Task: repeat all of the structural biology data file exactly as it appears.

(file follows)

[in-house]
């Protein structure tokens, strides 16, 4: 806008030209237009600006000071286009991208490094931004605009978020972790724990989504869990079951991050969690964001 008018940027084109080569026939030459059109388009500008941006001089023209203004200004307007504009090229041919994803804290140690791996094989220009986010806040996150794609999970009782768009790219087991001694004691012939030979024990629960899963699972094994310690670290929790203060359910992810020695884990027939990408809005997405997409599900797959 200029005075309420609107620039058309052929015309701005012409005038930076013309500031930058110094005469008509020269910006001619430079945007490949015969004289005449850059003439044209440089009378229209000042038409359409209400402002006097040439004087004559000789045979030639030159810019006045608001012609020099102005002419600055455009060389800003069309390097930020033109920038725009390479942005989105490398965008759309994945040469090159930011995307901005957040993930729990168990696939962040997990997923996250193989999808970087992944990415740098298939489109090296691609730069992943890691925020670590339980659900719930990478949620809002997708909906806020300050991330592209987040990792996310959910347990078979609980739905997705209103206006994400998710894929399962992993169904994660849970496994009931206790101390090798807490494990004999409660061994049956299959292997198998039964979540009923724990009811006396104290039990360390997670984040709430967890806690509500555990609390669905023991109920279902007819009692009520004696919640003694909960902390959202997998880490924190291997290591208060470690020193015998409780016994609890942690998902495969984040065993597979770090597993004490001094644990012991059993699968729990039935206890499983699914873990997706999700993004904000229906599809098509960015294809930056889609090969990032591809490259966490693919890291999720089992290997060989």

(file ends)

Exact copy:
[in-house]
């Protein structure tokens, strides 16, 4: 806008030209237009600006000071286009991208490094931004605009978020972790724990989504869990079951991050969690964001 008018940027084109080569026939030459059109388009500008941006001089023209203004200004307007504009090229041919994803804290140690791996094989220009986010806040996150794609999970009782768009790219087991001694004691012939030979024990629960899963699972094994310690670290929790203060359910992810020695884990027939990408809005997405997409599900797959 200029005075309420609107620039058309052929015309701005012409005038930076013309500031930058110094005469008509020269910006001619430079945007490949015969004289005449850059003439044209440089009378229209000042038409359409209400402002006097040439004087004559000789045979030639030159810019006045608001012609020099102005002419600055455009060389800003069309390097930020033109920038725009390479942005989105490398965008759309994945040469090159930011995307901005957040993930729990168990696939962040997990997923996250193989999808970087992944990415740098298939489109090296691609730069992943890691925020670590339980659900719930990478949620809002997708909906806020300050991330592209987040990792996310959910347990078979609980739905997705209103206006994400998710894929399962992993169904994660849970496994009931206790101390090798807490494990004999409660061994049956299959292997198998039964979540009923724990009811006396104290039990360390997670984040709430967890806690509500555990609390669905023991109920279902007819009692009520004696919640003694909960902390959202997998880490924190291997290591208060470690020193015998409780016994609890942690998902495969984040065993597979770090597993004490001094644990012991059993699968729990039935206890499983699914873990997706999700993004904000229906599809098509960015294809930056889609090969990032591809490259966490693919890291999720089992290997060989």